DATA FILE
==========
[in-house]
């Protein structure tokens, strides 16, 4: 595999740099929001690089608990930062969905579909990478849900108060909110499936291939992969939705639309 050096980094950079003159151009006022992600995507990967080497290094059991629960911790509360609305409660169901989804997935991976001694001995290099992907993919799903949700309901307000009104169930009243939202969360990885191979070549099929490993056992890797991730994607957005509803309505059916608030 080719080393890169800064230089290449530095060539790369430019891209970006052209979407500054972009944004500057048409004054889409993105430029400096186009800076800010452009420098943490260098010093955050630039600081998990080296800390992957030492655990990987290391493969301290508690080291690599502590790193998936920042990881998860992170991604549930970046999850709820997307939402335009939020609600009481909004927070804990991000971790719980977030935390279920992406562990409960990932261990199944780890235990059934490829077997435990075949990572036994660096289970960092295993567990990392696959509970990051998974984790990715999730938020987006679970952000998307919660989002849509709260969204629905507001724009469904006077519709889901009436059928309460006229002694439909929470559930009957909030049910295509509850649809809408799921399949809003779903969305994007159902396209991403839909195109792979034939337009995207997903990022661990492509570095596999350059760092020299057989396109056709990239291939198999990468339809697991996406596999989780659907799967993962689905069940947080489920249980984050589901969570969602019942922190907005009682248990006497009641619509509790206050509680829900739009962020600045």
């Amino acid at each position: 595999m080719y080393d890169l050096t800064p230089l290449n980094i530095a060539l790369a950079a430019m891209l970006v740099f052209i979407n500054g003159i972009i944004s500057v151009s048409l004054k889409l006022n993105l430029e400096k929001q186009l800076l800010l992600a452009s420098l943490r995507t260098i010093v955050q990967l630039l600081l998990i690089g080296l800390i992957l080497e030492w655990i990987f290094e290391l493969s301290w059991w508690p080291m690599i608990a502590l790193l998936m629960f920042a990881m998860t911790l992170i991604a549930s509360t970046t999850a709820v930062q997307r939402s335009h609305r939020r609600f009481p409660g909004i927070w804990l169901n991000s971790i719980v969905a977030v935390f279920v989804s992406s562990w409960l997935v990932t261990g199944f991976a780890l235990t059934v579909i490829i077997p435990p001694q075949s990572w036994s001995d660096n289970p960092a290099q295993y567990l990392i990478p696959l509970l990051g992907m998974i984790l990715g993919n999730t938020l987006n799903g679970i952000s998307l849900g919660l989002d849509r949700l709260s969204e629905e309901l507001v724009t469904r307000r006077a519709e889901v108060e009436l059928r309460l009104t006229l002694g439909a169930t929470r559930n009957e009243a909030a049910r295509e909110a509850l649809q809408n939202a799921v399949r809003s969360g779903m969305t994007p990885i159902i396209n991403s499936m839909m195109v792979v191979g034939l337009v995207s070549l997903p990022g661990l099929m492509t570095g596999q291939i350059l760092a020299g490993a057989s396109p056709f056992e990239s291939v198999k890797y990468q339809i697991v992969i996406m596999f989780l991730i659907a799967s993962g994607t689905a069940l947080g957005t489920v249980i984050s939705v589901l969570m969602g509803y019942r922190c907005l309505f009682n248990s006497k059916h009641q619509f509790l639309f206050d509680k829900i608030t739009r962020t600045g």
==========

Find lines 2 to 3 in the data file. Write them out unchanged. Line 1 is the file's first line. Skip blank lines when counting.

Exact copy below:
């Protein structure tokens, strides 16, 4: 595999740099929001690089608990930062969905579909990478849900108060909110499936291939992969939705639309 050096980094950079003159151009006022992600995507990967080497290094059991629960911790509360609305409660169901989804997935991976001694001995290099992907993919799903949700309901307000009104169930009243939202969360990885191979070549099929490993056992890797991730994607957005509803309505059916608030 080719080393890169800064230089290449530095060539790369430019891209970006052209979407500054972009944004500057048409004054889409993105430029400096186009800076800010452009420098943490260098010093955050630039600081998990080296800390992957030492655990990987290391493969301290508690080291690599502590790193998936920042990881998860992170991604549930970046999850709820997307939402335009939020609600009481909004927070804990991000971790719980977030935390279920992406562990409960990932261990199944780890235990059934490829077997435990075949990572036994660096289970960092295993567990990392696959509970990051998974984790990715999730938020987006679970952000998307919660989002849509709260969204629905507001724009469904006077519709889901009436059928309460006229002694439909929470559930009957909030049910295509509850649809809408799921399949809003779903969305994007159902396209991403839909195109792979034939337009995207997903990022661990492509570095596999350059760092020299057989396109056709990239291939198999990468339809697991996406596999989780659907799967993962689905069940947080489920249980984050589901969570969602019942922190907005009682248990006497009641619509509790206050509680829900739009962020600045």
């Amino acid at each position: 595999m080719y080393d890169l050096t800064p230089l290449n980094i530095a060539l790369a950079a430019m891209l970006v740099f052209i979407n500054g003159i972009i944004s500057v151009s048409l004054k889409l006022n993105l430029e400096k929001q186009l800076l800010l992600a452009s420098l943490r995507t260098i010093v955050q990967l630039l600081l998990i690089g080296l800390i992957l080497e030492w655990i990987f290094e290391l493969s301290w059991w508690p080291m690599i608990a502590l790193l998936m629960f920042a990881m998860t911790l992170i991604a549930s509360t970046t999850a709820v930062q997307r939402s335009h609305r939020r609600f009481p409660g909004i927070w804990l169901n991000s971790i719980v969905a977030v935390f279920v989804s992406s562990w409960l997935v990932t261990g199944f991976a780890l235990t059934v579909i490829i077997p435990p001694q075949s990572w036994s001995d660096n289970p960092a290099q295993y567990l990392i990478p696959l509970l990051g992907m998974i984790l990715g993919n999730t938020l987006n799903g679970i952000s998307l849900g919660l989002d849509r949700l709260s969204e629905e309901l507001v724009t469904r307000r006077a519709e889901v108060e009436l059928r309460l009104t006229l002694g439909a169930t929470r559930n009957e009243a909030a049910r295509e909110a509850l649809q809408n939202a799921v399949r809003s969360g779903m969305t994007p990885i159902i396209n991403s499936m839909m195109v792979v191979g034939l337009v995207s070549l997903p990022g661990l099929m492509t570095g596999q291939i350059l760092a020299g490993a057989s396109p056709f056992e990239s291939v198999k890797y990468q339809i697991v992969i996406m596999f989780l991730i659907a799967s993962g994607t689905a069940l947080g957005t489920v249980i984050s939705v589901l969570m969602g509803y019942r922190c907005l309505f009682n248990s006497k059916h009641q619509f509790l639309f206050d509680k829900i608030t739009r962020t600045g």